As the promise of spring unfolds, our Co-founder George Archibald is returning to a small wetland in Sauk County, Wisconsin, where last year he spent countless hours documenting three young Whooping Cranes and their Sandhill Crane cousins. This year, George will share regular updates on the cranes through our social media and his Travels With George blog series. Read George’s previous field entry here.
March 6 to 8, 2021
One of the principles of crane biology is that males return to the area where they were raised, the natal area, to establish breeding territories. Perhaps their parents are more likely to tolerate their presence and allow a portion of the wetland as their breeding territory than they would be to strangers. The first cranes to return to the marsh were males. Perhaps the males were raised there. They stand on muskrat mounds and in nearby fields, repeatedly calling as if to advertise their availability for pairing. The males initially search for wetland real estate. Then they advertise for mates.
In contrast, females disperse widely from their natal areas, searching for males, and perhaps preferably males with wetland breeding habitat. During my observations the past three days, two females appeared in flight, calling continuously and landed near the males, walked among them, checking them out, and then departed.
Today a lone female appeared and stood in the soy field beside the wetland where the three males displayed. Communication was happening.
Initially, Pair 4 appeared at the north side of the wetland where the Whooping Cranes nested last year. Likely they nested there for many years before the Whooping Cranes appeared in 2019. Last year, they were driven from that area of the marsh and nested beside a small pond over a line of trees on the north side of the Whooping Crane territory. They hatched two chicks and fledged one. This March 6, while the Whooping Cranes are still on their wintering area in western Kentucky, the P4 Sandhills were on the Whooping Crane territory and have remained on the Whooping Crane territory through much of my 6 to 9 a.m. observation period. There is harmony between the pair and their offspring, and the young crane sometimes Unison Calls with her parents. During the Unison Call, the postures of the male and female crane are different. That’s how I know the young crane is a female.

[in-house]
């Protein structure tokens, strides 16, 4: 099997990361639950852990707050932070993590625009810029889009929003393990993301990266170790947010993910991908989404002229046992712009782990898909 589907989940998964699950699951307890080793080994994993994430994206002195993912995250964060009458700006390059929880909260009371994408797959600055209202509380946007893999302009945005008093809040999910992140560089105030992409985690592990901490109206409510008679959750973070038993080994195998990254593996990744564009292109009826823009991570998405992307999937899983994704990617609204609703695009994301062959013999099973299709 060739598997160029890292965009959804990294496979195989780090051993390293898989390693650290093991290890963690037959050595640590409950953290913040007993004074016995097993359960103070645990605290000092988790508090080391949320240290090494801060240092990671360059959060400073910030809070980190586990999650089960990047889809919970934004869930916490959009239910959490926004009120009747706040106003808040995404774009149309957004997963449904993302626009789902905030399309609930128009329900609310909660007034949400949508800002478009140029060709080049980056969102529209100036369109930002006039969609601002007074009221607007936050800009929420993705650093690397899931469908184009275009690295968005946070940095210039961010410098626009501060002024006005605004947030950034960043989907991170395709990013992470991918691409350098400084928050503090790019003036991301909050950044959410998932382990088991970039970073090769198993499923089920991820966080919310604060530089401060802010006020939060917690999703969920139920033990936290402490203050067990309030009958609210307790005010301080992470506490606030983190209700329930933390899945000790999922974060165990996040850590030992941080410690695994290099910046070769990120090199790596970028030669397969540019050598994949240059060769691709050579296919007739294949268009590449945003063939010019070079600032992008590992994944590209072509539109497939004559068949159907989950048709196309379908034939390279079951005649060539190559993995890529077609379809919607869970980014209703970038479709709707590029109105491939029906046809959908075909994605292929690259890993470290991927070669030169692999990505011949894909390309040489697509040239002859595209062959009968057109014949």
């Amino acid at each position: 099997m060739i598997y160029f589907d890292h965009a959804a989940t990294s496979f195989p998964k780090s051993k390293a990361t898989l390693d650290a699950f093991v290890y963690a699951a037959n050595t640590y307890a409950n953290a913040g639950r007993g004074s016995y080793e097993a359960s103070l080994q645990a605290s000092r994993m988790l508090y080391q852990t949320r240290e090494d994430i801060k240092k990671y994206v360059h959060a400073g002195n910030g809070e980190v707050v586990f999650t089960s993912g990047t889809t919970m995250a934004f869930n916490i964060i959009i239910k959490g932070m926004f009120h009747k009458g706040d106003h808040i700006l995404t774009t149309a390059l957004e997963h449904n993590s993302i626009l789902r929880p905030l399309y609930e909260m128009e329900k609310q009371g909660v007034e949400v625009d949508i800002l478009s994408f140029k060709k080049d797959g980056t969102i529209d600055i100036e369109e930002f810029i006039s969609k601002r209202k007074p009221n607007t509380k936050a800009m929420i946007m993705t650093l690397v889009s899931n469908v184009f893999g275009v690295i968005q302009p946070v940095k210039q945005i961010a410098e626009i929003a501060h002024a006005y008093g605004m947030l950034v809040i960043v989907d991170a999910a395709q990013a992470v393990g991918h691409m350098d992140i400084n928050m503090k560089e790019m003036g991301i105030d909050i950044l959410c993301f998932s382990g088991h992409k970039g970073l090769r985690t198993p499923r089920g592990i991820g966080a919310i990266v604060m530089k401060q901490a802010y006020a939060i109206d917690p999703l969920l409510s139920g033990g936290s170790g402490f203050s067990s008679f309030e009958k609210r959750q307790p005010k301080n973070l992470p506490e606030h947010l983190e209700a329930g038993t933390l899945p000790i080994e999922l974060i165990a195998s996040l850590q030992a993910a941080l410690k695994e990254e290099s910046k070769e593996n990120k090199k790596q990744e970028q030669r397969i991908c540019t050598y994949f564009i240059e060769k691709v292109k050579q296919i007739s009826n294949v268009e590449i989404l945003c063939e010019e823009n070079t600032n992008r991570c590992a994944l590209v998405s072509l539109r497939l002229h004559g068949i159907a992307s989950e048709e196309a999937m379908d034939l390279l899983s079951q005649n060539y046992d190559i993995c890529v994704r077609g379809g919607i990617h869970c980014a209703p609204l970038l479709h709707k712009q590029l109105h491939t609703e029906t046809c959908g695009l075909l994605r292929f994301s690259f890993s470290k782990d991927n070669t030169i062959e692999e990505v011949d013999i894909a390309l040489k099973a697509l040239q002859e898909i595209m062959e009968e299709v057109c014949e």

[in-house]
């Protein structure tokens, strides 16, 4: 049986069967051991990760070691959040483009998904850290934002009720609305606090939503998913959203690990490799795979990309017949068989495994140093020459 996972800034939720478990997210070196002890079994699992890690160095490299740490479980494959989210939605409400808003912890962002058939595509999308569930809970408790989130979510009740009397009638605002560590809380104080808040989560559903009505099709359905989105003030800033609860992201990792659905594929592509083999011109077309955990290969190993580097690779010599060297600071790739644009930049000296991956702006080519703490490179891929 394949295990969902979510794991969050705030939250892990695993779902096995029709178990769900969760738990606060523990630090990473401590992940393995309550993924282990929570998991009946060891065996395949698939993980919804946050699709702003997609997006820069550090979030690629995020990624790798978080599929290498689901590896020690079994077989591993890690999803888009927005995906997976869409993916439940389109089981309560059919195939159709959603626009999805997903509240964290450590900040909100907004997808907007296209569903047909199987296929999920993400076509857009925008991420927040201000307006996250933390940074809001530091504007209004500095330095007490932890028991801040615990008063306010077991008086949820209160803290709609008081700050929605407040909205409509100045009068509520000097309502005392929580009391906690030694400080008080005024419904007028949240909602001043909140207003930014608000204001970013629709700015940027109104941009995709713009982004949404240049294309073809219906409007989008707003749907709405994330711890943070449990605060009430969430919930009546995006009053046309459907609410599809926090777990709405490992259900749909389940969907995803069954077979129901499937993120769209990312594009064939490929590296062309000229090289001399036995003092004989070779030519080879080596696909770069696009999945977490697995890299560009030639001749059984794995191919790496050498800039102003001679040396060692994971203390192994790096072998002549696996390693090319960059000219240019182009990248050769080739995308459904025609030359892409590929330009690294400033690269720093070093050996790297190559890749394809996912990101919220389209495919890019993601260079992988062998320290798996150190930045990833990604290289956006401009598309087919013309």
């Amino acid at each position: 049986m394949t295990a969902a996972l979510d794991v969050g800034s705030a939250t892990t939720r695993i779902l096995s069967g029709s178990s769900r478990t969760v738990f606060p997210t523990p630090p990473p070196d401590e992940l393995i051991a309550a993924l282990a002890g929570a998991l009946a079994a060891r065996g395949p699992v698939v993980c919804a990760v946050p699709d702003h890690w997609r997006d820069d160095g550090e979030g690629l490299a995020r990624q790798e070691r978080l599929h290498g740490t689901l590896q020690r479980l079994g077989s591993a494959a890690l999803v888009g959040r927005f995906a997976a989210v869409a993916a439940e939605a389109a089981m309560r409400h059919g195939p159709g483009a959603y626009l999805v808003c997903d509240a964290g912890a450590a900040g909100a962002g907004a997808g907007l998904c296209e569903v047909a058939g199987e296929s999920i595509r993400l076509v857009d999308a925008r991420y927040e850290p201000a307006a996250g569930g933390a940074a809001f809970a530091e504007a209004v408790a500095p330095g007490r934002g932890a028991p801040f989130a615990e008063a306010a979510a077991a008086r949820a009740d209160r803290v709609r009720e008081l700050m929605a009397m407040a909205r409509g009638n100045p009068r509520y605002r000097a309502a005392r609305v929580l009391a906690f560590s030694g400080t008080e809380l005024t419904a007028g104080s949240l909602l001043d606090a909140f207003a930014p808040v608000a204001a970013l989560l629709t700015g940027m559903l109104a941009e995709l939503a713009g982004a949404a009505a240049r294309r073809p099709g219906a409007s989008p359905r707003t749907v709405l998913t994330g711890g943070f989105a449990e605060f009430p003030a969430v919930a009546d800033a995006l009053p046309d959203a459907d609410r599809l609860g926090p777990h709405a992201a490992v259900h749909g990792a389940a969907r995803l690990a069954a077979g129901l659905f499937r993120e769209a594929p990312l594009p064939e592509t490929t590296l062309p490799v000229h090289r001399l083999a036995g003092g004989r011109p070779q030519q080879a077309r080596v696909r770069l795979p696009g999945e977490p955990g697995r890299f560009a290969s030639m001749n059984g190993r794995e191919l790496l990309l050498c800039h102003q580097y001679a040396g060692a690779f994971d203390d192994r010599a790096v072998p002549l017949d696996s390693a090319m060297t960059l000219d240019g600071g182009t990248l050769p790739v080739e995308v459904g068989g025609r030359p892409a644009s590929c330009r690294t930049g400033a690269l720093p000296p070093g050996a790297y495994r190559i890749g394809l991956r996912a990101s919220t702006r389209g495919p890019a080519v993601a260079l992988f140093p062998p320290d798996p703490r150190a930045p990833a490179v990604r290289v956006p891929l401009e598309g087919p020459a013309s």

March 6, Pair 1 appeared on their territory in the southwest of the wetland. They Unison Called back and forth with P4 many times, and the male of P1 threatened the nearby solo males. They were accompanied by a third crane, presumably a juvenile from 2020. Unlike the relationship of P4 with their female colt from last year, there was tension between P1 and their offspring. This tension resulted in P1 attacking and driving away their offspring on March 8.
March 8, Pair 3 appeared in the southwest of the wetland. They also were in the process of driving off their juvenile from the previous year. Both the offspring of Pair 1 and P3 were large birds suggesting their sex as male. In contrast, the female juvenile of P4 was much smaller than her father. Based on this tiny sample size, I wonder if female juveniles are tolerated more than juvenile males upon return to the breeding areas when the young crane is approaching one year of age?
So this is the state of the cranes at the marsh today – three breeding pairs on their territories, three solo males advertising for females and unmated females coming and going.
Two pairs are driving away their juveniles. One pair is in harmony with their juvenile. Now we wait for the return of Pair 2 (on whose turf the solo males now stand), Pair 5 (that nested unknown to the Whooping Cranes in a wooded area of the Whooping Crane’s territory), and the Whooping Cranes (expected to drive Pair 4 from their territory).
Oh yes, on March 7, at 7:35 a.m., two coyotes trotted across the soy field that borders the south side of the wetland. On March 8, at 7:15 a.m. on coyote did likewise.
The wildlife drama continues.
Story submitted by George Archibald, Co-founder and Senior Conservationist. Click here to learn more about our work in North America.